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Safer, Cheaper Ultraviolet PCB Disposal Process Developed

Gopal Achari, left, and Cooper Langford in front of their mobile PCB clean-up unit (Riley Brandt, University of Calgary)

Gopal Achari, left, and Cooper Langford in front of their mobile PCB clean-up unit (Riley Brandt, University of Calgary)

A team of engineers and chemists at University of Calgary in Alberta, Canada devised a new process for cleaning soil contaminated with polychlorinated biphenyls or PCBs, cancer-causing chemicals banned in the U.S. since 1979, but with residues still in the environment. The new methods, say Calgary engineering professor Gopal Achari and chemistry professor Cooper Langford, use ultraviolet light and are safer and less expensive than current incineration processes.

PCBs are a form of chlorinated hydrocarbons manufactured in the U.S. since 1929 that are non-flammable, chemically stable, and good electrical insulators. Until they were banned in 1979, PCBs were found in a wide range of commercial and industrial products, including paints, plastics, electrical transformers, cable insulation, and adhesives. The U.S. Environmental Protection Agency says PCBs are shown to cause cancer, as well as adverse effects on human immune, reproductive, nervous, and endocrine systems.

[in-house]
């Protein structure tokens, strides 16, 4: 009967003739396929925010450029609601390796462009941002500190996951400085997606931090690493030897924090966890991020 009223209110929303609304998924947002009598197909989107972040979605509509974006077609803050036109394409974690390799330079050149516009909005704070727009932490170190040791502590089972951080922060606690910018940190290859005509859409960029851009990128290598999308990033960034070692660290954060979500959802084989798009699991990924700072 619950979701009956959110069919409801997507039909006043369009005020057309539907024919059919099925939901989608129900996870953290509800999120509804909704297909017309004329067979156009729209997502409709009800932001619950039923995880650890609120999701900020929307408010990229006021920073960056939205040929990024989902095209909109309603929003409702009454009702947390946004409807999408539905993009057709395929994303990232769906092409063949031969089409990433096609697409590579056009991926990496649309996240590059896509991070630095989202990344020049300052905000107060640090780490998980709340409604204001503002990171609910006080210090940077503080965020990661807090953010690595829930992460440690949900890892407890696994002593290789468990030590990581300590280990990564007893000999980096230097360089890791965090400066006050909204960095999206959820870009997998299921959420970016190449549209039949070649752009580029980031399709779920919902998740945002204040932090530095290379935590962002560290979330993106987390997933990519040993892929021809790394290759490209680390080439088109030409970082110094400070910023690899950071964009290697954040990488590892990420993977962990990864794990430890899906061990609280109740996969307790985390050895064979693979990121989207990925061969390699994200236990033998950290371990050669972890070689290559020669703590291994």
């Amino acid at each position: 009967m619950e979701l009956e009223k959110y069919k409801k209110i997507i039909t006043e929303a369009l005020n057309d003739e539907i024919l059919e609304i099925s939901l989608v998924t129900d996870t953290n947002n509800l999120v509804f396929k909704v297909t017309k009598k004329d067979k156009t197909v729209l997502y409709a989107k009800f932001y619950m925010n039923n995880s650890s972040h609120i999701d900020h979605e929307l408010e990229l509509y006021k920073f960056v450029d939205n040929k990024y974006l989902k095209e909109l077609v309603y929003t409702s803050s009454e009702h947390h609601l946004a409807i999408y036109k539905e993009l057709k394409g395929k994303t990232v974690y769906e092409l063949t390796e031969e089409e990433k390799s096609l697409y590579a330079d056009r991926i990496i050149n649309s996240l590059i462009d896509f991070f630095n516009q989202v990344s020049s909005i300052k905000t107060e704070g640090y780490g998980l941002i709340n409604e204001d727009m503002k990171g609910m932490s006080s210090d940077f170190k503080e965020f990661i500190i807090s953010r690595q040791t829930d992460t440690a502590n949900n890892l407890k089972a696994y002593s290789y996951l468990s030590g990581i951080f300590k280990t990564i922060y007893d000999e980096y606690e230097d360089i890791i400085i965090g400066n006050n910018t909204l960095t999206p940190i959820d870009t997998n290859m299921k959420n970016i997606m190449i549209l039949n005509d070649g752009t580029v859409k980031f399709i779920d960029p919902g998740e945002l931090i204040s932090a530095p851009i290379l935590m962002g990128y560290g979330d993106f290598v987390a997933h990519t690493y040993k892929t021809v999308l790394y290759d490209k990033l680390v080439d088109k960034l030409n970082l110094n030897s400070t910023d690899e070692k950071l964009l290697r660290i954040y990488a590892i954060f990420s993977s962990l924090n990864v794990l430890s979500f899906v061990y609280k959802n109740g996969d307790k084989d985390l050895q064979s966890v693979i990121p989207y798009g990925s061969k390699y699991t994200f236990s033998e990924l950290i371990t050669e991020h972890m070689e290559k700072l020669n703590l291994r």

Despite being banned for more than 30 years, PCBs still enter the environment from illegal or poorly maintained hazardous waste sites, as well as leaks from old electrical transformers, and disposal of consumer products with PCBs into municipal landfills not designed for hazardous wastes. Because of their chemical stability, PCBs do not easily break down in the environment and may remain for long periods of time cycling between air, water, and soil.

Canada has two disposal sites for PCBs in Alberta and Quebec, which require digging up and shipping contaminated soil to those sites, where the PCBs are destroyed in special incinerators. Not only is digging up, transporting, and burning the PCB-laden soil environmentally risky, it’s expensive. The university says current disposal methods can cost as much as $1,000 per metric ton (1,000 kilograms or 2,205 pounds).

Achari and Langford’s system treats the contaminated soil using ultraviolet light to chemically degrade the PCBs so the contaminated soil can be cleaned and returned to the same site without transporting or burning. The Calgary researchers estimate treating contaminated soil with their process at commercial scale will cost from $350 to $500 a metric ton, about half to a third of current treatment costs.

The research team is partnering with energy company TransCanada Corp. and Alberta construction services company IPAC Services, as well as SAIT Polytechnic in Calgary and Innovate Calgary — the university’s technology transfer office — to build a mobile demonstration unit to field test the new PCB clean-up process. The demonstation unit is housed inside a 15-meter shipping container (pictured at top).

TransCanada contibuted about half of the $1 million cost of the project and is taking part in the field tests. Innovate Calgary is seeking a Canadian patent for the process.

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